What do you do when you connect the dots?

What do you do when you suddenly realize, with horror, that this man before you is the very man who just entered the Tree of Life Synagogue and unleashed violence and death on the worshipers?

What do you do when you learn that he took the lives of eleven innocent people—eleven of your people?

I don’t know about you, but I don’t think I could carry on. As much as I know, in my head, that I have a duty to seek to do all within my power to heal each person in my care, my emotions might just carry the day in this particular situation. I think I might have to find another doctor and say, “Take this one, please; I simply cannot.”

But the Jewish E. R. doctor did take Bowers under his care; along with a Jewish nurse, whose father just so happens to be a local rabbi.

Dr. Jeffrey Cohen caught wind of this unfolding drama. Dr. Cohen is the president of Allegheny General Hospital, where the perpetrator was taken for care. In fact, sitting in his office, Dr. Cohen heard the gunshots from the shootout. Even closer to home, Dr. Cohen is a member of the Tree of Life Synagogue; and personally knew nine of the eleven victims.

You know what Dr. Cohen did? He went to the E. R. and told the doctor and nurse attending Bowers that he was proud of them.

Then he approached Bowers himself and asked how he was doing, whether he was in pain.

Bowers said he was okay then asked who he was; to which Cohen replied, “I’m Dr. Cohen, the president of this hospital.”[i]

I don’t think I would have been able to do any of that. I don’t think, in that moment, I’d have had any hope at all. Would you?

4.

In today’s Gospel, death confronts Jesus with a number of despairing obstacles.

First, Jesus was delayed. If only Jesus had been able to get there earlier, Mary lamented, her brother Lazarus would not have died.

Then, second, Jesus could not lay his hands on Lazarus, or even look at him, for a large stone stood in the way, blocking the tomb’s entrance.

Third—suppose someone were to roll the stone away—there’d be the stench! Death has already claimed Lazarus, made certain by the smell of decay.

And, finally, in case all that weren’t enough already, Lazarus is wearing grave clothes—already clothed in death.

Death has won! All hope is vanquished.

There’s nothing left for us, we think, but to despair, be angry, and hate.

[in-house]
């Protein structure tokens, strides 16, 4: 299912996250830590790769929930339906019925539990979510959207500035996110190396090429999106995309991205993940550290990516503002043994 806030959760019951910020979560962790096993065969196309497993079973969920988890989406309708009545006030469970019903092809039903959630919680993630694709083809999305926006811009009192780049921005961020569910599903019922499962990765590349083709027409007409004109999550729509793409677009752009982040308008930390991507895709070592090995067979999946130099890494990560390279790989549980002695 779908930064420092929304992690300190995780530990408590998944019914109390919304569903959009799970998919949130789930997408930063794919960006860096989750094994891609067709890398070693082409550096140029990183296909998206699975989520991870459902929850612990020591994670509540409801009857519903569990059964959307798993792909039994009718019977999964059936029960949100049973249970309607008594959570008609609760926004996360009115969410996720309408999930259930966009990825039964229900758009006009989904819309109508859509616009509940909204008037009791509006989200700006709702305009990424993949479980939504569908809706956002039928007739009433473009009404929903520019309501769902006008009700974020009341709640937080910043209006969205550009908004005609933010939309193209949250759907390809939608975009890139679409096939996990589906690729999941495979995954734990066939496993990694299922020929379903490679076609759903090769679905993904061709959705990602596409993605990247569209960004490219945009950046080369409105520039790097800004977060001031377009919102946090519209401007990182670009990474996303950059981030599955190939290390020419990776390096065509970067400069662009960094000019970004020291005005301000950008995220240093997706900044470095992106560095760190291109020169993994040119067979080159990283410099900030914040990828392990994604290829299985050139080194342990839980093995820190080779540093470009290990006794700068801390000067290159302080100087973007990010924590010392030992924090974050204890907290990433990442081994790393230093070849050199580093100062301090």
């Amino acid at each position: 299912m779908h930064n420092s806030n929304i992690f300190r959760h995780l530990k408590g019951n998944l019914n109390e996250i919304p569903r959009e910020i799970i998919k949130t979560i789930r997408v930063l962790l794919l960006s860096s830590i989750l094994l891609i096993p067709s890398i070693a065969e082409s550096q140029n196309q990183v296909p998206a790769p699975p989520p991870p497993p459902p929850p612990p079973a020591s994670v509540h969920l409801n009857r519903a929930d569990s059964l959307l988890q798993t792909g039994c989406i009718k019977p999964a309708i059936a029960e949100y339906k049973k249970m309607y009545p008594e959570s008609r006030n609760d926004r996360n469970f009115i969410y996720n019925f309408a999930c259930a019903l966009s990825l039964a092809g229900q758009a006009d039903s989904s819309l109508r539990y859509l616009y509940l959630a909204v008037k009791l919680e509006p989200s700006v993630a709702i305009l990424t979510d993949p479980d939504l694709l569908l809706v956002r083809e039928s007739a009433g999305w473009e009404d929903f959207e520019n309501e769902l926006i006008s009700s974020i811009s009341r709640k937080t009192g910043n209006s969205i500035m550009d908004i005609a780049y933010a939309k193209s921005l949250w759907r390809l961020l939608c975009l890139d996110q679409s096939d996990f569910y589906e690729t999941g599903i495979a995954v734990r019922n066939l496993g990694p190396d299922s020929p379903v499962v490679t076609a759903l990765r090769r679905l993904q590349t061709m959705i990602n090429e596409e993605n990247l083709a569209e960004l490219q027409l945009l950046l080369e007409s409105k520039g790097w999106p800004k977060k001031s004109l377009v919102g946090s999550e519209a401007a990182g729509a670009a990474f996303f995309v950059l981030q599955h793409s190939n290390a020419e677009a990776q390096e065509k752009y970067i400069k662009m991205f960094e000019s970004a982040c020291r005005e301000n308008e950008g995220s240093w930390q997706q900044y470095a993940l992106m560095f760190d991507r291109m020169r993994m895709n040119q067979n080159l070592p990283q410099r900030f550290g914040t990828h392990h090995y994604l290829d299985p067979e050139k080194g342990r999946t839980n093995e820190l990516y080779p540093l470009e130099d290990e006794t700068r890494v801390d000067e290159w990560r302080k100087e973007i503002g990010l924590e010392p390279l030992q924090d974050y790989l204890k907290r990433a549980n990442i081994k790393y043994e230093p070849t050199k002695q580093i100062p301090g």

But see what Jesus does!

He weeps with Mary and the others.

He goes to where Lazarus lies.

He includes others: “Roll away the stone,” he says.

He then calls Lazarus forth.

And he tells the others to take off Lazarus’s grave clothes.

Jesus overcomes all the obstacles that death throws at him, taking each in turn; until, truly and finally, death is vanquished!

5.

For us today, many despairing obstacles stand in hope’s way. To name just a few:

  • The heavy stone of hatred, bigotry, and prejudice.
  • The decaying stench of intolerance and racism.
  • The fearsome grave clothes of homophobia and xenophobia.

These obstacles aren’t death itself; but they point to it.

Unless we weep with those who weep, confront these obstacles squarely, and roll them away together, death is all we will see: our hope is eclipsed.

Oh, but when we do, it’s Easter all over again!

Every year, on November 1, we remember all the saints—all those who have believed, do believe, or will believe that Jesus is the pathway to the divine.

But this isn’t enough; so every year, on November 2, we remember all souls—every person who has lived, does live, or will live.

Every soul!

Including all the holy women and men of the church!

Including all those who lost their lives a week ago in Pittsburgh!

And including even the perpetrators!

Vanquishing death forever means vanquishing our hatred now; including our hatred for the perpetrator.

Today, Dr. Jeffrey Cohen gives me hope.

[i] See https://www.washingtonpost.com/health/2018/10/30/im-dr-cohen-powerful-humanity-jewish-hospital-staff-that-treated-robert-bowers/?noredirect=on&utm_term=.86137fad168a.